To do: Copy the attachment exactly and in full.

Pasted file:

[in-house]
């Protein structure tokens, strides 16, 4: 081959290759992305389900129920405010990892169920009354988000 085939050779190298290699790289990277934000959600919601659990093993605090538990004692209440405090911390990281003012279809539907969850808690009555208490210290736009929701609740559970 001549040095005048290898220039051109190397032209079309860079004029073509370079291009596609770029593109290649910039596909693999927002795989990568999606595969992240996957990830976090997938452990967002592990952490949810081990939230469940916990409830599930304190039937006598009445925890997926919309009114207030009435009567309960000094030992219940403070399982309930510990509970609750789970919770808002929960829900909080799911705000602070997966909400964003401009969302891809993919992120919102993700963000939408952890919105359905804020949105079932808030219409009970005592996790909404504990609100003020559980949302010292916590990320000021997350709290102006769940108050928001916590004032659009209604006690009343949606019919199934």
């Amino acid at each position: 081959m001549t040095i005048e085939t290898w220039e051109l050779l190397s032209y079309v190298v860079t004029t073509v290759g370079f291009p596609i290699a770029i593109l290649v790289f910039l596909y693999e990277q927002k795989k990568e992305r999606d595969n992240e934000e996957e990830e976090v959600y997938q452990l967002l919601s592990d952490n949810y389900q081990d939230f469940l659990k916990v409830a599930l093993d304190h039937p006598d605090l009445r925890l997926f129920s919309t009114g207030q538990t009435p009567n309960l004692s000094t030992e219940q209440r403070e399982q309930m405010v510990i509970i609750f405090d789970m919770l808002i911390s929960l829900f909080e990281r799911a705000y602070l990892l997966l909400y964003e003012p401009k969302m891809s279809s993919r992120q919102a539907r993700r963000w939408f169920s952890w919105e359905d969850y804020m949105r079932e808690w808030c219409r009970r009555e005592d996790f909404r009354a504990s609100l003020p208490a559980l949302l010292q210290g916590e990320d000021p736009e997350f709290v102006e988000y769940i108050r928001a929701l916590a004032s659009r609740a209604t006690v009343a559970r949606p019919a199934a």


[in-house]
């Protein structure tokens, strides 16, 4: 081959290759992305389900129920405010990892169920009354988000 085939050779190298290699790289990277934000959600919601659990093993605090538990004692209440405090911390990281003012279809539907969850808690009555208490210290736009929701609740559970 001549040095005048290898220039051109190397032209079309860079004029073509370079291009596609770029593109290649910039596909693999927002795989990568999606595969992240996957990830976090997938452990967002592990952490949810081990939230469940916990409830599930304190039937006598009445925890997926919309009114207030009435009567309960000094030992219940403070399982309930510990509970609750789970919770808002929960829900909080799911705000602070997966909400964003401009969302891809993919992120919102993700963000939408952890919105359905804020949105079932808030219409009970005592996790909404504990609100003020559980949302010292916590990320000021997350709290102006769940108050928001916590004032659009209604006690009343949606019919199934």
């Amino acid at each position: 081959m001549t040095i005048e085939t290898w220039e051109l050779l190397s032209y079309v190298v860079t004029t073509v290759g370079f291009p596609i290699a770029i593109l290649v790289f910039l596909y693999e990277q927002k795989k990568e992305r999606d595969n992240e934000e996957e990830e976090v959600y997938q452990l967002l919601s592990d952490n949810y389900q081990d939230f469940l659990k916990v409830a599930l093993d304190h039937p006598d605090l009445r925890l997926f129920s919309t009114g207030q538990t009435p009567n309960l004692s000094t030992e219940q209440r403070e399982q309930m405010v510990i509970i609750f405090d789970m919770l808002i911390s929960l829900f909080e990281r799911a705000y602070l990892l997966l909400y964003e003012p401009k969302m891809s279809s993919r992120q919102a539907r993700r963000w939408f169920s952890w919105e359905d969850y804020m949105r079932e808690w808030c219409r009970r009555e005592d996790f909404r009354a504990s609100l003020p208490a559980l949302l010292q210290g916590e990320d000021p736009e997350f709290v102006e988000y769940i108050r928001a929701l916590a004032s659009r609740a209604t006690v009343a559970r949606p019919a199934a």